| Books |

The Buyer's Guide to Geek Parodies of Goodnight Moon

Keep Houston Press Free
I Support
  • Local
  • Community
  • Journalism
  • logo

Support the independent voice of Houston and help keep the future of Houston Press free.

Margaret Wise Brown's Goodnight Moon has captivated and led children into slumber for more than half a century. It's a great book, but for the modern geek there are plenty of other options than the standard text to read to your children.

As the Houston Press' resident geomancer, ultrasound tech, and goth expert, the first thing I can heartily recommend is Michael Rex's ghoulish take on the classic, Goodnight Goon. It's honestly a little bit overdone, lacking the simple mantra-like quality that makes Goodnight Moon so effective as a bedtime selection, but the pulp art is fantastic. Perfect for the more macabre-minded among us.

Flashback -The Buyer's Guide to Power Gloves -The Buyer's Guide to Doctor Who Wedding Accessories

More in keeping with the spirit of the original is Julia Yu's Goodnight Dune, which we've had the pleasure of covering before. Currently it's only available online, but tablet bedtime stories can be just as fun as the hardcopy versions. Yu makes sure to incorporate much of David Lynch's contributions to the Frank Herbert sci fi novel, and it makes the book both unnerving and fun. Make sure you practice the pronunciations before you dive into it.

If you prefer Star Wars over Dune, and when it comes to kids that's probably a safer bet, Goodnight Forest Moon by Noah Dziobecki is an excellent choice. The image of Emperor Palpatine quietly watching over a sleeping storm trooper is almost too adorable for words. It's not Darth Vader and Son cute, but it's pretty damned close. The book is available as a free PDF download only, but you can find a fairly easy way to make your own hard copy thanks to the folks at Dzignspace.

In 1986 Alan Moore and penned what was called the last Superman story with Whatever Happened to the Man of Tomorrow? Neil Gaiman followed suit with the Dark Knight in 2009 with Whatever Happened to the Caped Crusader? The book is a brilliant look at the psychology of Batman as he mentally attends his own funeral. The ending contains a version of Goodnight Moon where Bruce Wayne says goodnight to the Batcave, his enemies, and Gotham. If you're raising a young Batman fan, and if you're not then you're doing it wrong, feel free to skip to the end for a lovely bedtime story. The adults just get a great comic book.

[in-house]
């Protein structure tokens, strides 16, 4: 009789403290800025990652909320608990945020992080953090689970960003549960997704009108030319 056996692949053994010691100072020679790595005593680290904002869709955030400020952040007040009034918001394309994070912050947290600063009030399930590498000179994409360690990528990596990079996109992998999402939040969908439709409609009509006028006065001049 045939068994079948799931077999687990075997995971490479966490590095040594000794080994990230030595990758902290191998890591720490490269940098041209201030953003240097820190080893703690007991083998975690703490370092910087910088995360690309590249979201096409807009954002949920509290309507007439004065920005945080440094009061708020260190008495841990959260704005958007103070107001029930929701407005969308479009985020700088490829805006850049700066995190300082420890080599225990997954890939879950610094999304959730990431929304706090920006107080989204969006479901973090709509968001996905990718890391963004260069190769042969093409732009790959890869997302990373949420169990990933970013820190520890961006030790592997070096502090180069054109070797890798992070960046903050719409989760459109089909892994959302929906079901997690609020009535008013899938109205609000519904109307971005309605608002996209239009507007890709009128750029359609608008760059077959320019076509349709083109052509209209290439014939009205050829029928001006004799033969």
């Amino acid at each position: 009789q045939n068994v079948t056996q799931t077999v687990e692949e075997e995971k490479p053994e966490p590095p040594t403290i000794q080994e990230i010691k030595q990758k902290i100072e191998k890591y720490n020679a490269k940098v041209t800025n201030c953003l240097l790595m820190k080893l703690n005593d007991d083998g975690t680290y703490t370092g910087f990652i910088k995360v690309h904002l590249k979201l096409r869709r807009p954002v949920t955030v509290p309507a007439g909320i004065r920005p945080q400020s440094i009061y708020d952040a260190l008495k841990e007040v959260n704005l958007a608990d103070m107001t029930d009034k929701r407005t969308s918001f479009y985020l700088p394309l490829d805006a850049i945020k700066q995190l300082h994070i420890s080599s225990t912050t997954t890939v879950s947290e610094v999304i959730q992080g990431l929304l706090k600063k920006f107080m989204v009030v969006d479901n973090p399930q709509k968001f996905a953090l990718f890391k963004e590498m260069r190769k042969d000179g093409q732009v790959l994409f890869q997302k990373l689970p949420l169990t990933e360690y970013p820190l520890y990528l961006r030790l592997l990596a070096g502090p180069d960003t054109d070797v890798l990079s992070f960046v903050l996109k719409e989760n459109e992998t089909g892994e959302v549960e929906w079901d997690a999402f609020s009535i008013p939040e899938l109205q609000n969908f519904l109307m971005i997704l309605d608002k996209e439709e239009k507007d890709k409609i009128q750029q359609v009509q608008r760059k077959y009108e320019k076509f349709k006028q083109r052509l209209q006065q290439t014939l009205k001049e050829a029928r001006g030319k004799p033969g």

By far the best geekification of Goodnight Moon comes from Leila Miyamoto and James Hance with their Doctor Who-themed Goodnight Pond. It recounts the night a young Amelia Pond waited in vain for the Eleventh Doctor to come take her on an adventure, only for him to miss the mark by 12 years. Later, after Pond is left stranded in the past The Doctor visits her in childhood, sleeping outside on her suitcase waiting for him, and takes her upstairs to tuck her in.

Miyamoto and Hance do an incredible job of name-checking the best of the Eleventh Doctor's adventures while also putting together a wonderful, playful flow that makes this book a three-time-at-least story in my house at 8 p.m. It is, unfortunately, the most expensive of the all the choices, but you cannot put a price on helping your child fall in love with Doctor Who in time for the 50th anniversary.

Finally, here's a little something for the adult gamers out there just for fun. Dorkly used old-school SNES graphics to parody The Legend of Zelda: Majora's Mask as a Goodnight Moon tale. Considering that the Termina Moon is hellbent on obliterating the world it doesn't turn out well. The video ends with cursing and death, so it's not really the kind of thing that makes for a good bedtime. Funny as hell, though.

Keep the Houston Press Free... Since we started the Houston Press, it has been defined as the free, independent voice of Houston, and we would like to keep it that way. Offering our readers free access to incisive coverage of local news, food and culture. Producing stories on everything from political scandals to the hottest new bands, with gutsy reporting, stylish writing, and staffers who've won everything from the Society of Professional Journalists' Sigma Delta Chi feature-writing award to the Casey Medal for Meritorious Journalism. But with local journalism's existence under siege and advertising revenue setbacks having a larger impact, it is important now more than ever for us to rally support behind funding our local journalism. You can help by participating in our "I Support" membership program, allowing us to keep covering Houston with no paywalls.

We use cookies to collect and analyze information on site performance and usage, and to enhance and customize content and advertisements. By clicking 'X' or continuing to use the site, you agree to allow cookies to be placed. To find out more, visit our cookies policy and our privacy policy.


Join the Press community and help support independent local journalism in Houston.


Join the Press community and help support independent local journalism in Houston.